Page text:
Blog/Event Highlights

The next frontier in localization as an engine for accessibility and inclusion with cognitive AI

Marta García

Partner Marketing Manager

The next frontier for the localization industry is inclusion, and a major driving force behind efforts for broader accessibility is machine translation and cognitive AI. AI is transforming the localization industry, workflows within the industry, and daily life. The success stories around machine translation have acted as a catalyst for many organizations to adopt other forms of cognitive AI for various business applications across the content chain, from creation to transformation.

Keep reading for an exploration of real-world AI-driven applications and a discussion of where cognitive AI innovations are heading.

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Over the past year, GlobalSaké has brought together thought leaders from throughout the localization industry for monthly conferences around some of the hottest topics. Some of the past discussions were around understanding customers within the cultural context of their region or environment and strategies for entering new markets in Japan and Germany. At the finale of GlobalSaké’s year-long ParlamINT series, Konstantin Savenkov (CEO, Intento) and Pascale Tremblay (Director of Localization, GAP) shared their experiences and expertise to form a conversation around the expanding role of cognitive AI.

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Here are the key points to consider:

How AI is impacting the content creation cycle

As localization has become increasingly more automated through the widespread adoption of machine translation, the focus of new growth has moved upstream to improvements in content authoring and transformation between visual, audio, and textual mediums.

“Localization is just one of the ways to make content more accessible” — Konstantin Savenkov (CEO, Intento)

Transformations between different forms of content take into account not only the audience’s language knowledge but also their sensory abilities.

This level of inclusion is impossible to achieve without automating a very broad range of processes — but luckily the technology is already in place. We now have speech transcription and voiceover automation, along with various tools for content generation, all driven by cognitive AI. These tools help completely personalize your message before the translation stage, making your content more accessible and decreasing the time and cost of post-editing efforts.

The biggest implications for GAP and the global enterprise

Tremblay’s experience with the localization team at GAP reveals that as the technology is evolving, the organization is witnessing positive changes both internally and externally.

“The new technology is influencing not only how we at GAP work cross-functionally and efficiently but also how we appear” — Pascale Tremblay (Director of Localization, GAP)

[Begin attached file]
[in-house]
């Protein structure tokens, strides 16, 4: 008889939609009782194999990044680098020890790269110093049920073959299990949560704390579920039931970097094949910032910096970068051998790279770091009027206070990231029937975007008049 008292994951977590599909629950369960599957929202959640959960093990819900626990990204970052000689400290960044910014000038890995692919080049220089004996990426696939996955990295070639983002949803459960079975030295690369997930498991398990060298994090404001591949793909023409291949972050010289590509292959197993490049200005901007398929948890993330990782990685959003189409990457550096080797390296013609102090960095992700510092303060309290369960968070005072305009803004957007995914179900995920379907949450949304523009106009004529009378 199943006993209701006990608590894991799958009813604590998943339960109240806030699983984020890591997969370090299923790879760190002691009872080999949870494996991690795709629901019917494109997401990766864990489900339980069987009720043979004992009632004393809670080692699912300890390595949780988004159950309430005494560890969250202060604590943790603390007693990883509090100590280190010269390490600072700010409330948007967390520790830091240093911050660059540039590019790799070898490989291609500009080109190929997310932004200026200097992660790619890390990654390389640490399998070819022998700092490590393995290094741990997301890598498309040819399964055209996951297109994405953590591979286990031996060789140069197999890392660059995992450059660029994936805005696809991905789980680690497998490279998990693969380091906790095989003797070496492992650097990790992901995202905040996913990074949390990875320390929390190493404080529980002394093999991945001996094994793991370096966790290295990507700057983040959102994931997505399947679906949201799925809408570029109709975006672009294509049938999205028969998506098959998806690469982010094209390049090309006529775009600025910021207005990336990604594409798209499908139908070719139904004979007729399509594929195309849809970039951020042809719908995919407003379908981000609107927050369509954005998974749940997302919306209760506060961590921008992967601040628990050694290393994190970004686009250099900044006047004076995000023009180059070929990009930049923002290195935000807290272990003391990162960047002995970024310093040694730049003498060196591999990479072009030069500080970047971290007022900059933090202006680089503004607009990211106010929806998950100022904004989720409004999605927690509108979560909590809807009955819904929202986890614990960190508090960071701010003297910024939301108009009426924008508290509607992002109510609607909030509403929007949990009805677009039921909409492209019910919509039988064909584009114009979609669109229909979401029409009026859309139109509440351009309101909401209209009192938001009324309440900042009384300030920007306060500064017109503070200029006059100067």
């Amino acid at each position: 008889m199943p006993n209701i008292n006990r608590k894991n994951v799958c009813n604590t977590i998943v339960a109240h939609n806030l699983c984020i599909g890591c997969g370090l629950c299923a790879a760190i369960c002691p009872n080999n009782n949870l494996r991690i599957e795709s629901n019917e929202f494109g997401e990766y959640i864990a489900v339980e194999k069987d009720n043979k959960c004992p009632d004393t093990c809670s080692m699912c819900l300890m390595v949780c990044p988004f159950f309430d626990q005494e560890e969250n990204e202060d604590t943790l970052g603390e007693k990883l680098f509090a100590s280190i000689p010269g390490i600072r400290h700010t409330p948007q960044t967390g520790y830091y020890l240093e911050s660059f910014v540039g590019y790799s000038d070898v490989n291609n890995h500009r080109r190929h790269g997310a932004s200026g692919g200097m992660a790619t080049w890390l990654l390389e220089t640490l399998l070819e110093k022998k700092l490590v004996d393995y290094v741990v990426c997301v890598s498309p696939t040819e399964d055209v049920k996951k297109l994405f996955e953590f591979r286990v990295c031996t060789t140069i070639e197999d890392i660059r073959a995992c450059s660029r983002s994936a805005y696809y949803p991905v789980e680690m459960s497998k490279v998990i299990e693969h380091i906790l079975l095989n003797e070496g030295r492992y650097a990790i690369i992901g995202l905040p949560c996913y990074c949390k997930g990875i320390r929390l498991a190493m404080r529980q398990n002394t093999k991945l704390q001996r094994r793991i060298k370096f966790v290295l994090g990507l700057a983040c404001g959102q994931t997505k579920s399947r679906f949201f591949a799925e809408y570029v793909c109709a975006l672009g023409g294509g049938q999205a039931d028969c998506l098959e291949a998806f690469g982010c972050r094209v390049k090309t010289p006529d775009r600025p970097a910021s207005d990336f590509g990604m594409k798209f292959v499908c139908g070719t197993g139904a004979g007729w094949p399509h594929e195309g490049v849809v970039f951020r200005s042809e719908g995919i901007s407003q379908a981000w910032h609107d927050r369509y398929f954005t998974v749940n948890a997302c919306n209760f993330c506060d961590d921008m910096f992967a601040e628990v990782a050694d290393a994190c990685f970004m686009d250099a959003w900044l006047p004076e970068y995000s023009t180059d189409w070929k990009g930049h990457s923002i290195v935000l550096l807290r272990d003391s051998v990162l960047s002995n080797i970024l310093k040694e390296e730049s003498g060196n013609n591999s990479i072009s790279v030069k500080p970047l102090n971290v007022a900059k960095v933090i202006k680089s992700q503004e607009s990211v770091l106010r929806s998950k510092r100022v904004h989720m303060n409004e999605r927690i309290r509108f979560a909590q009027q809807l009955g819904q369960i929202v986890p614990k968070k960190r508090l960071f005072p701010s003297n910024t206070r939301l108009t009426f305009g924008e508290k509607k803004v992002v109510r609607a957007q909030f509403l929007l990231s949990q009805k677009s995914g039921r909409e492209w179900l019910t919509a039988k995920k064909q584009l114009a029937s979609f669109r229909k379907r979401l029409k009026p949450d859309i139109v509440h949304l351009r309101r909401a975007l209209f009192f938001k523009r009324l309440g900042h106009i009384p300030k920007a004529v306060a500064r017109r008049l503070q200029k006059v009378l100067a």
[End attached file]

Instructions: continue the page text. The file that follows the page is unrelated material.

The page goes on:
From a business point of view, Ai affects localization on a couple of different levels. At the foundation level, there is a repositioning of the department’s role in the company. The central task of text translation is expanding to encompass several types of boundaries outside of language.

Individual roles are becoming hyper-specialized. This is especially true for the role of linguists. While MT initially made both linguists and project managers nervous in regards to job security, but they soon realized that MT was not a replacement but a tool for accelerated efforts. GAP is discovering new ways for employees to add value on top of the automated processes, heightening the level of productivity and the quality of outcomes. It’s not about taking components out of the company, but restructuring operations for greater growth.

“AI is changing the way we work rather than taking our jobs away” — Pascale Tremblay (Director of Localization, GAP)

What ties corporate culture to customer culture

Savenkov sees a greater emphasis being placed on user feedback (in regards to outcome quality) as one of the biggest implications for localization teams. AI-empowered technologies can be adjusted and ultimately improved based on feedback data. It’s not only becoming a convenient tool but an absolute necessity if one wants to achieve 100% user satisfaction. You need linguists to work with feedback and tools to adjust AI output.

At the same time, as tools in content generation become more widespread, the role of linguists will evolve to broader cultural contexts outside of language. Linguists will play an active role in tying corporate and customer culture by ensuring all localized content fits the appropriate cultural context.

“As the role of feedback in your company becomes more prevalent, there will be more areas of opportunity to discover how we align content and culture” — Konstantin Savenkov (CEO, Intento)

The GAP has seen an expansion of live virtual events, and areas such as interpretation grew more than 5x. The virtual nature of the events meant that they were becoming more global, and they had to ensure that the content was accessible for all audiences. AI-empowered speech technologies and the resulting interpretation tools have been an integral part of making this happen.

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You can access the full conference video here.

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